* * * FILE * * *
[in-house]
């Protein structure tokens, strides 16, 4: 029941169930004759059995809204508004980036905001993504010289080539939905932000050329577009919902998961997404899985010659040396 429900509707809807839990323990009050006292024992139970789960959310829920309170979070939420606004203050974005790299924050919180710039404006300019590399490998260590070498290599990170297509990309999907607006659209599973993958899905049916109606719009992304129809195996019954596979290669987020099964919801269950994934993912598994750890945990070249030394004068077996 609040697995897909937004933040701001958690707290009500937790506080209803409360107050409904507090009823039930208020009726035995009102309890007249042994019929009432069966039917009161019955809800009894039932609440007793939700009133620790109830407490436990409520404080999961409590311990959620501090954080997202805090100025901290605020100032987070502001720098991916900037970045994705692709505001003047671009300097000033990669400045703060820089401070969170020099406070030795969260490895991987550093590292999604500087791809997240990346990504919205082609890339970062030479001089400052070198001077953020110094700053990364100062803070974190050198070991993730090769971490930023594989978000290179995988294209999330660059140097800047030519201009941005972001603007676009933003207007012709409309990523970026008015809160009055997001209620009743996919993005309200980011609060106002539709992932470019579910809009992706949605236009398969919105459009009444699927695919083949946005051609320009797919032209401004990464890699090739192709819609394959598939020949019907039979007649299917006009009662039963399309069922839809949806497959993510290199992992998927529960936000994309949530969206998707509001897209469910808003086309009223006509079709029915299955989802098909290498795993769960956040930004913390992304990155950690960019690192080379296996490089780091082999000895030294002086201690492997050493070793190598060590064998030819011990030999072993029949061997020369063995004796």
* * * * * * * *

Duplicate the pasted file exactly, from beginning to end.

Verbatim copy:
[in-house]
């Protein structure tokens, strides 16, 4: 029941169930004759059995809204508004980036905001993504010289080539939905932000050329577009919902998961997404899985010659040396 429900509707809807839990323990009050006292024992139970789960959310829920309170979070939420606004203050974005790299924050919180710039404006300019590399490998260590070498290599990170297509990309999907607006659209599973993958899905049916109606719009992304129809195996019954596979290669987020099964919801269950994934993912598994750890945990070249030394004068077996 609040697995897909937004933040701001958690707290009500937790506080209803409360107050409904507090009823039930208020009726035995009102309890007249042994019929009432069966039917009161019955809800009894039932609440007793939700009133620790109830407490436990409520404080999961409590311990959620501090954080997202805090100025901290605020100032987070502001720098991916900037970045994705692709505001003047671009300097000033990669400045703060820089401070969170020099406070030795969260490895991987550093590292999604500087791809997240990346990504919205082609890339970062030479001089400052070198001077953020110094700053990364100062803070974190050198070991993730090769971490930023594989978000290179995988294209999330660059140097800047030519201009941005972001603007676009933003207007012709409309990523970026008015809160009055997001209620009743996919993005309200980011609060106002539709992932470019579910809009992706949605236009398969919105459009009444699927695919083949946005051609320009797919032209401004990464890699090739192709819609394959598939020949019907039979007649299917006009009662039963399309069922839809949806497959993510290199992992998927529960936000994309949530969206998707509001897209469910808003086309009223006509079709029915299955989802098909290498795993769960956040930004913390992304990155950690960019690192080379296996490089780091082999000895030294002086201690492997050493070793190598060590064998030819011990030999072993029949061997020369063995004796």